Tips for friends, family, or other support persons…
The tears stung my eyes and before I knew it, puffiness consumed my face. I could feel a ping in the pit of my stomach, as if someone jabbed a knife right inside of me. I doubled over, cupping my face with my hands, as if I were trying to create a barrier between my intense sadness and the outside world. Unfortunately, there was no hiding, no escaping the fact that I had a full-blown melt down just in time for an audience of no less than three. I wanted to hide under a rock.
The inevitable curiosity followed, piqued by my abrupt and seemingly fatuous public display of dysphoria. “What’s wrong, Christine?” “Are you okay?”. I hid behind my well-practiced illusive half smile. “I’m fine”. But I wasn’t fine. I couldn’t let them know the truth, I just needed them to be there for me.
Some people insist on having their questions answered. When someone cries, witnesses often feel like they need to know why in order to assist. That is fine, if the one doing the crying is willing to tell. Sometimes, though, telling is hard to do. Especially in the heat of the moment. Sometimes, telling is not an option.
Conventional wisdom says knowledge is power. Knowledge of a death or tragic loss cues sympathy, empathy and comforting words, such as “I’m sorry for your loss”. Knowledge of a breakup or romantic heartache cues assistance with moving on in a healthy way, words to boost the ego, offering companionship, and perhaps offering a friendly gesture, such as a girls/guys night out. So, what can be done to console a friend, loved one, or even a stranger, without fully comprehending what is occurring and why? Well, A LOT, actually.
Think about a time when you were extremely sad. Maybe your dog died, maybe you just lost your job, or maybe you suffer from depression. Whatever the case may be, try to think about what would have been comforting during that time. Some people need to be alone and that’s okay, too. But in this case, try to think about what you would want from a friend or loved one.
Since emotional setback is kind of my forte, in a way, my husband is in tuned to what I want and need from him. I can only imagine his frustration prior to having a plan, as I sense that he feels responsible for resolving whatever is ailing me at the time. What I need is likely to look different from what you need, but here are some universal, generic tips.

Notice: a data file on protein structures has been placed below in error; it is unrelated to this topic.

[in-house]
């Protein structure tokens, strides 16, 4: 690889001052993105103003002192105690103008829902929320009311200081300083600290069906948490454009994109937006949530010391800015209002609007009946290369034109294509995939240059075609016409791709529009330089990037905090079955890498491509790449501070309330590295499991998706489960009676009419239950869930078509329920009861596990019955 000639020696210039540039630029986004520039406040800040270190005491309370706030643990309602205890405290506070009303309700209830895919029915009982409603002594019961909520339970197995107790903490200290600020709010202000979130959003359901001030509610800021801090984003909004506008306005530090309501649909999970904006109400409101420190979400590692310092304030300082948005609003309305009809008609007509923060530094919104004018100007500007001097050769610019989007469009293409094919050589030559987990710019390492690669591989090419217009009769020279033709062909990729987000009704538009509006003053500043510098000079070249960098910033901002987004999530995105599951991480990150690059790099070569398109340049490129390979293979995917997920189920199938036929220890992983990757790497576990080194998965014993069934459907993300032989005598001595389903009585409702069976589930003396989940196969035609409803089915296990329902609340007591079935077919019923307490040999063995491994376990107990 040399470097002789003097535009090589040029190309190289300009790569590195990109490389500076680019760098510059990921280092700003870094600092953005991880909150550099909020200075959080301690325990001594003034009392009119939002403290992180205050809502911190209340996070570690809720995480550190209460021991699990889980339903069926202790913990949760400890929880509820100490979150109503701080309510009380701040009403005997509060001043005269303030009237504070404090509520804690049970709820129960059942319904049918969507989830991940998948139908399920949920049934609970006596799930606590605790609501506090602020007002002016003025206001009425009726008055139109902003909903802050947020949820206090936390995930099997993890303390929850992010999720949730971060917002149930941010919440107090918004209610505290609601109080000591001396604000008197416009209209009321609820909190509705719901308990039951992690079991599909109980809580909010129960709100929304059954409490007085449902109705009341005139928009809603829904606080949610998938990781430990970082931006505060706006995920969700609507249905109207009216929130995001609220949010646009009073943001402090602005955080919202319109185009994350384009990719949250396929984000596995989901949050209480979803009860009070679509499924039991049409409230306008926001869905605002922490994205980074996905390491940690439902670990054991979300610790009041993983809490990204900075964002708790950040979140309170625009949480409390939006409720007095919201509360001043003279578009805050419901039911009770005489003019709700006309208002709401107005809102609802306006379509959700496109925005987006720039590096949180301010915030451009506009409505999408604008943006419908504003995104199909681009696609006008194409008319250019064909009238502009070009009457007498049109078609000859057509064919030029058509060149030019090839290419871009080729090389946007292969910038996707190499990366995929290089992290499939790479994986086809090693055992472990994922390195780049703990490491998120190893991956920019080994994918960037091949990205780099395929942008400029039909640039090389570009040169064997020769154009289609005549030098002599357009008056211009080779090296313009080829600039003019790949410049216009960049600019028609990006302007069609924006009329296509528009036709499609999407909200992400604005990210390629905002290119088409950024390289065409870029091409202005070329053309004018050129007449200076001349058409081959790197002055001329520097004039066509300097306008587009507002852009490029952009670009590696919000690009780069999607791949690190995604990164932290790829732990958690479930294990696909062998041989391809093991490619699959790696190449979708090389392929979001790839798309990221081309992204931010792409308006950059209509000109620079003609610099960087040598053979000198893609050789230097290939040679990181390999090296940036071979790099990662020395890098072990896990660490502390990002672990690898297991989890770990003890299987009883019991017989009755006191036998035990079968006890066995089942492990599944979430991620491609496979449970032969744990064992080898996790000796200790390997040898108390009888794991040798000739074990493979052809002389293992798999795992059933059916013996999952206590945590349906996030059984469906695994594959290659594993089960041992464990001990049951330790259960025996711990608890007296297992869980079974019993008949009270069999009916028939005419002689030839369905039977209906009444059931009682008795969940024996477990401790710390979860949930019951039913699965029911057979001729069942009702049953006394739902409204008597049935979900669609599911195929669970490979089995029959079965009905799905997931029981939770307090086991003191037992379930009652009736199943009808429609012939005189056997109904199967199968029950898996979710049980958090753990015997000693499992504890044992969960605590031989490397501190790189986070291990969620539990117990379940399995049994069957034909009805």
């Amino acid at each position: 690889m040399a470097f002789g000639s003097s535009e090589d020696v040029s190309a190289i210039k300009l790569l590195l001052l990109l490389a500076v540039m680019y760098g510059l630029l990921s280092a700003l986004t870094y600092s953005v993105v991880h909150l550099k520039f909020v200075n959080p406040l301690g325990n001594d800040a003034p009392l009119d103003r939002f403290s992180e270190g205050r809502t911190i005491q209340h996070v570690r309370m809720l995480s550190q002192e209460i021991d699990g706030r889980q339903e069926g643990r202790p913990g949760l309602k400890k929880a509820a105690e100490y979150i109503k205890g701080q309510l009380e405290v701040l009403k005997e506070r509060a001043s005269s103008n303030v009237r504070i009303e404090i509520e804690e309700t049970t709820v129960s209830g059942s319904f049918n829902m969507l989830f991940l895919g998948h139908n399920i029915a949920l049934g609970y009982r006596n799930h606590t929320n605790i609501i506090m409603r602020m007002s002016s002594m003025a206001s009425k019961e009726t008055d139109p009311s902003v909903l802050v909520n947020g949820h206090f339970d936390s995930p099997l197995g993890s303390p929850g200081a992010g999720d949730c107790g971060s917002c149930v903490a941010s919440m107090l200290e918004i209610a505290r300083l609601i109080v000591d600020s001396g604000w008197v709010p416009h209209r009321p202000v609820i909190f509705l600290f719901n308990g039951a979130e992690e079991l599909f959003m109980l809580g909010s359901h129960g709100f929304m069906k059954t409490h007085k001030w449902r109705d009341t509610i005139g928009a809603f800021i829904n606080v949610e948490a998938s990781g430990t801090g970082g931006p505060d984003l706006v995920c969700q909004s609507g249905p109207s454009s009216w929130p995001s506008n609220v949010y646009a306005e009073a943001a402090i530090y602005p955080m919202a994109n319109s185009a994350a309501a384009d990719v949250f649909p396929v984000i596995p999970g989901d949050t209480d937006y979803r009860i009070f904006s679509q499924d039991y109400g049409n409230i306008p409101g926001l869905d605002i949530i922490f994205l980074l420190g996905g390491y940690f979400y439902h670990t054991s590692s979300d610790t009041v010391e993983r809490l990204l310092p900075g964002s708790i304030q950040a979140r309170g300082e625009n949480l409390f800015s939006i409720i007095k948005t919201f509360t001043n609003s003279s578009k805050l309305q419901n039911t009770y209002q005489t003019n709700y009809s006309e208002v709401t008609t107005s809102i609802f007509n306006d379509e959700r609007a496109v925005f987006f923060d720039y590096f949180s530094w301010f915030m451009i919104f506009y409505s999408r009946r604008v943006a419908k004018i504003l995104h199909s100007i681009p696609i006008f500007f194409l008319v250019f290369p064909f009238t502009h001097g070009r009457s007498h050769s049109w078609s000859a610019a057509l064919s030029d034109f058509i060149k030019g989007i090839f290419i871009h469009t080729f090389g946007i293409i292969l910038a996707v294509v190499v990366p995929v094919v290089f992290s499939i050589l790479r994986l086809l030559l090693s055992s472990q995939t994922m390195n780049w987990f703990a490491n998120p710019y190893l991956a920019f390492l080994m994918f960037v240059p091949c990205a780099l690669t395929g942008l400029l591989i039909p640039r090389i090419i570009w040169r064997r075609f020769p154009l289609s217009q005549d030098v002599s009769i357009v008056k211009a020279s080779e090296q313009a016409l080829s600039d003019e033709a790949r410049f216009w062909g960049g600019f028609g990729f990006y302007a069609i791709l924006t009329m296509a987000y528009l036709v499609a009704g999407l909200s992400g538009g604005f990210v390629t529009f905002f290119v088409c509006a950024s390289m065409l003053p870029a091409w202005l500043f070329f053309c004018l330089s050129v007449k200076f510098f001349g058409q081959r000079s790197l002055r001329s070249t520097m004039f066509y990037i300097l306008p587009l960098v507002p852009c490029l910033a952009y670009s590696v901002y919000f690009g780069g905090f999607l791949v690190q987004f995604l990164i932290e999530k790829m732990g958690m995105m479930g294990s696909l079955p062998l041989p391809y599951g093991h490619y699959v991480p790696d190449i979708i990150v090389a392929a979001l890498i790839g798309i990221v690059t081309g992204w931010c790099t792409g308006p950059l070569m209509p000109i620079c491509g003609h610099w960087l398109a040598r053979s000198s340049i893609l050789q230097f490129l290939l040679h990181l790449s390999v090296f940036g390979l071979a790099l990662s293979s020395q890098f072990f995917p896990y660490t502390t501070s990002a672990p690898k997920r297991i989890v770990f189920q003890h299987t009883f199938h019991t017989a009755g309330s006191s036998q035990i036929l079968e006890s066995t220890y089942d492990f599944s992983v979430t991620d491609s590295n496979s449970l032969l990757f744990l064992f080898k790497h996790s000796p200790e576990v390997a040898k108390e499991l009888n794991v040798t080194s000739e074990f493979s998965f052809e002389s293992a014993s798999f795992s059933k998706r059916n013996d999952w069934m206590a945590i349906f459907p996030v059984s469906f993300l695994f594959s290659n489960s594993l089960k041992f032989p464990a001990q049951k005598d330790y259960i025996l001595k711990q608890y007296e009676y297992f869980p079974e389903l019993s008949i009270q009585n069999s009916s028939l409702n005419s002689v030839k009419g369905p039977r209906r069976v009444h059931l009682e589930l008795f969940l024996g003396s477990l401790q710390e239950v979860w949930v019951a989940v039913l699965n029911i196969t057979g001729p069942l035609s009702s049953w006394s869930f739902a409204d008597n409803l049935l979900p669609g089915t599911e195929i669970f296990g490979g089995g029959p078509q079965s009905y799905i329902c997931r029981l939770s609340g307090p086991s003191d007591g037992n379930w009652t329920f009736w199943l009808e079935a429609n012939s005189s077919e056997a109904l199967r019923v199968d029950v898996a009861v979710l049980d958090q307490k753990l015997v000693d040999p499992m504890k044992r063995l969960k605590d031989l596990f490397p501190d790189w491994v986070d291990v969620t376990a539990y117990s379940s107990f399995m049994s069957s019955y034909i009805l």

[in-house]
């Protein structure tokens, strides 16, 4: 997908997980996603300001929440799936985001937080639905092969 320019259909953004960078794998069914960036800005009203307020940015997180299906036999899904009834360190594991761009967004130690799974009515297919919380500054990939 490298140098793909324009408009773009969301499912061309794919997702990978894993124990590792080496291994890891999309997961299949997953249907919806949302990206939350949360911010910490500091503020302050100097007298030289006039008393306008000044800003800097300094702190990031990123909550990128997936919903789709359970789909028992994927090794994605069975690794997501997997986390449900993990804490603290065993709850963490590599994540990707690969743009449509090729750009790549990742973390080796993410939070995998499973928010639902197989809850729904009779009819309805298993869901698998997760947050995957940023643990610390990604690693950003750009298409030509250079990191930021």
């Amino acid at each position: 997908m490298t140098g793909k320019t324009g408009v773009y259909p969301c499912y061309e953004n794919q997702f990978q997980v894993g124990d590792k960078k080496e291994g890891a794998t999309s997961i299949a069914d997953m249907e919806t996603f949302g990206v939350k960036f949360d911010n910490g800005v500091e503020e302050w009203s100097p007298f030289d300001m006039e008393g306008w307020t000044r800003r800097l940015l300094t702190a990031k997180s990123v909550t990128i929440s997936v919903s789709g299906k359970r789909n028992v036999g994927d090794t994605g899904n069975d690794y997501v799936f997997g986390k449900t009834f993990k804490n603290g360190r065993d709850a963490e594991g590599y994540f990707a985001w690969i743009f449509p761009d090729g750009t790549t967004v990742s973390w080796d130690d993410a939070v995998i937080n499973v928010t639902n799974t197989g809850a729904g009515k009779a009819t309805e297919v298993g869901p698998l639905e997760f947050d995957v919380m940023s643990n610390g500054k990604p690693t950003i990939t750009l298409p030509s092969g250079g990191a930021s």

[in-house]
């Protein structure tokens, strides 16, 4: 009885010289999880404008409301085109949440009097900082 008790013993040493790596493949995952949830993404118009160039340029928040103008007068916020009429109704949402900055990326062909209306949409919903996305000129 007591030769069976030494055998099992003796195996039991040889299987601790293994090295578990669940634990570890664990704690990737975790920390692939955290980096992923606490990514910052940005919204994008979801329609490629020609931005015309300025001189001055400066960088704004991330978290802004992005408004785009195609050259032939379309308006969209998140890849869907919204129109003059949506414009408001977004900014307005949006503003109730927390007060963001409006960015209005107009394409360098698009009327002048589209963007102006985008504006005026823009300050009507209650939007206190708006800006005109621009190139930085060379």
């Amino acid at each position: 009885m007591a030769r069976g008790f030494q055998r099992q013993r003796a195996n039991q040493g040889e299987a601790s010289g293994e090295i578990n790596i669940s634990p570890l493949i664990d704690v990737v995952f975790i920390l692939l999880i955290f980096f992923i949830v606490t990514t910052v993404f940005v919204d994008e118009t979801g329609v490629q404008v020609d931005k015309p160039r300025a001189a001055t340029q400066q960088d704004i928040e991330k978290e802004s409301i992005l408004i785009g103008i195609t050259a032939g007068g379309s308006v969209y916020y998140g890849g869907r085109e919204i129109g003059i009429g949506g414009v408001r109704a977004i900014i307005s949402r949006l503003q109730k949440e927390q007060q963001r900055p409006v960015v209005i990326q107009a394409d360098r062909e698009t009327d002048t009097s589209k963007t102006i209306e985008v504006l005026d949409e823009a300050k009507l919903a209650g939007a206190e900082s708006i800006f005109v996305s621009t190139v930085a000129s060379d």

- You don’t need to say anything magical. People struggle with this one. I have noticed that a lot of people have a dire need to fix, diffuse, and resolve problems. In order to do that, they feel they need to say or do the perfect thing. In the case of not knowing the cause of distress, these people feel like their hands are tied. The truth is, people in distress aren’t looking for a magic phrase that fixes their problems. They are simply looking for words like, “I’m here for you” or “I’ve got you, boo”. Either way, lending a shoulder to cry on, a steady arm to grab onto, and a genuine concern is enough.
- Don’t pry. When I am visibly upset, I am fully aware that you are not going to buy my “I’m fine” nonsense. I say it anyways, hoping you won’t ask again. Some people insist on getting an honest answer, but sometimes that makes it worse. Don’t get hung up on prying me for answers.
- Ask what you can do. There is something refreshing about knowing I have support, if I need it. Showing someone you genuinely care by inquiring what you can do to help or how you can relieve the distress is very powerful.
- Space is important, if it is wanted. We all cope with emotions in unique ways. Some people are comforted by the presence of another person. Others would rather have some space. My husband would rather I give him space when he is upset, knowing I will be there when he is ready. I respect that, even though I personally enjoy the opposite.
- Silence is okay, too. Sometimes, just having someone there is sufficient. Words don’t always have to be the answer, especially when the “right” words are tough to find. I can’t express enough how powerful a hug, or a hand on my hand, can be during a time of distress. Simple gestures of physical touch and/or physical closeness can speak louder than words.
Navigating social interactions, especially those muddled by intense negative emotion, can be challenging. Remembering these tips can be beneficial to yourself and to those with whom you interact. There is no one-size-fits-all strategy to mitigate others’ struggles, but these simple guidelines have proven beneficial and provide a road map, of sorts, to being a good friend, spouse, parent, or other supporting role.
When the tears are long dried up and my thoughts are rational again, I appreciate the realization that I have a support system. Even if I am a pain, and insist on putting up my defenses, the people closest to me sure know how to help when needed!
Until next time,